The Tories’ new Universal Credit benefit scheme is plunging people into debt, homelessness and food poverty.
Universal Credit has been progressively replacing six existing benefits since 2013—and making claimants’ lives a nightmare.
New claimants face a six-week wait before they receive anything, forcing them to borrow money or fall behind on rent.
A host of restrictive conditions mean that they can never be sure when the meagre payments they rely on will be snatched away again.
And the complex changeover process has been full of glitches and errors that the Department for Work and Pensions has made tenants pay for.
Norma from Peckham in south London applied for a working tax credit benefit in December last year, to top up her income from two jobs and housing benefit.
Instead she was moved onto Universal Credit. It took a while, but she got by on the new combined payment—until July, when officials called her in with bad news.
“They had made a miscalculation,” she told Socialist Worker. “They cut the payment to just £600 a month.”
Errors like this are common. But they have consequences.
“I need the money for the rent and the bills,” said Norma. “Now I have nothing left for food. And they told me I will have to pay them back £2,700. It’s not right.”
The amount people receive can sound like a lot, something the Tories use to demonise supposed scroungers.
But claimants are being gouged by low-paying employers and high-charging landlords. Once these exploiters have taken their cut, Tory reforms make sure only a pittance is left.
Claimants are now paid monthly, not weekly. This is supposedly to get them used to a monthly wage, though many low-paid jobs are paid by the week.
This creates an extra pressure as Ray, an unemployed claimant in Peckham, told Socialist Worker.
“You try and do a big shop that will last the whole month, and put some money aside for the end,” he said. “But it never works! It’s hard, so hard.”
Pete from nearby Lambeth was put on Universal Credit after escaping from homelessness.
He told Socialist Worker, “After the rent and the bills I get about £7 a day.
“And once you’re on that tight a margin, other things that might sound small can take a huge amount of your income.
“You have to apply for Universal Credit online, and go online to get messages from them.
“But I don’t have the internet at home, and Lambeth council has been closing the libraries, so I have to pay to use a cybercafe.”
There is also a telephone helpline. It costs 55p a minute.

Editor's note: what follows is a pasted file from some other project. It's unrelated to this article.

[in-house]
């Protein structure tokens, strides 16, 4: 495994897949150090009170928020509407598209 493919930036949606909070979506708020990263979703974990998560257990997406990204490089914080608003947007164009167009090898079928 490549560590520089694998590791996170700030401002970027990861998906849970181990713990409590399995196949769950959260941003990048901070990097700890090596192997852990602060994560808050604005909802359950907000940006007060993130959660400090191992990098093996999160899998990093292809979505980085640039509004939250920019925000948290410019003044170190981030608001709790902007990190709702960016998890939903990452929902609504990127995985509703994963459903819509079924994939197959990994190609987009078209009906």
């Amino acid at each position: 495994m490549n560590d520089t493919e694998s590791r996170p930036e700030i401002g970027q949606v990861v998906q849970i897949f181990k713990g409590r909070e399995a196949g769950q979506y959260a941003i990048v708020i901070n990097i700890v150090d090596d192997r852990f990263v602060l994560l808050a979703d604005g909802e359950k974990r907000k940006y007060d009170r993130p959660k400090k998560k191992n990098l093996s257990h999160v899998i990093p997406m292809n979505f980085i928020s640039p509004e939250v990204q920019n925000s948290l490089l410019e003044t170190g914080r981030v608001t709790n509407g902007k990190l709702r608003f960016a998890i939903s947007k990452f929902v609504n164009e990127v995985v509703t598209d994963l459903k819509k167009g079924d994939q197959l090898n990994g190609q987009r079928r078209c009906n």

Pete went on, “With jobseekers’ allowance you used to get a half-price bus pass. Now you only get it for six months, then have to reapply and prove that you’re still worthy of it.
“I had to spend weeks paying full price on the bus. That’s an extra £2.25 a day.”
Pete faced a “Catch-22” of bureaucratic requirements to claim Universal Credit in the first place. Now he works, when he can get a shift on his zero hours contract.
When he does, most of the wage is taken back off him as his Universal Credit is adjusted to take it into account.
When he doesn’t, he is hounded with the threat of sanctions—cutting off his benefits.
Universal Credit extends the hated regime of sanctions from people who are out of work—on unemployment or sickness benefit—to low-paid workers too.
Pete said, “The Tories say they’re against the ‘nanny state’ but for us on Universal Credit they’ve created the ultimate nanny state—with no carrot and a big stick.”
MPs’ vote in parliament could block rollout of hated benefit
MPs were set to vote on pausing the rollout of Universal Credit on Wednesday.
There was speculation that as many as 25 Tory MPs could rebel against the government.
The rollout has been bogged down in delays with its completion date pushed back repeatedly from 2017 to 2021.
Costs have rocketed.
But current work and pensions secretary David Gauke—the fourth since Universal Credit was launched—planned to accelerate its rollout.
Under his plans 150 more jobcentres were to move over to Universal Credit in the next few months, though Wednesday’s vote could slow it down.
Much of the opposition comes from councils and housing associations that have had to subsidise rent arrears to avoid mass evictions.
Some 92 percent of East Dunbartonshire council’s tenants on Universal Credit are in rent arrears.
Croydon council, the first to pilot Universal Credit, has said it expects to lose up to £3 million next year in unpaid rents.
But there’s more at stake for claimants than how their landlords get the rent paid.
Universal Credit extends a cruel regime of making the poor jump through hoops for benefits too low to live on.
That whole system needs to be thrown out.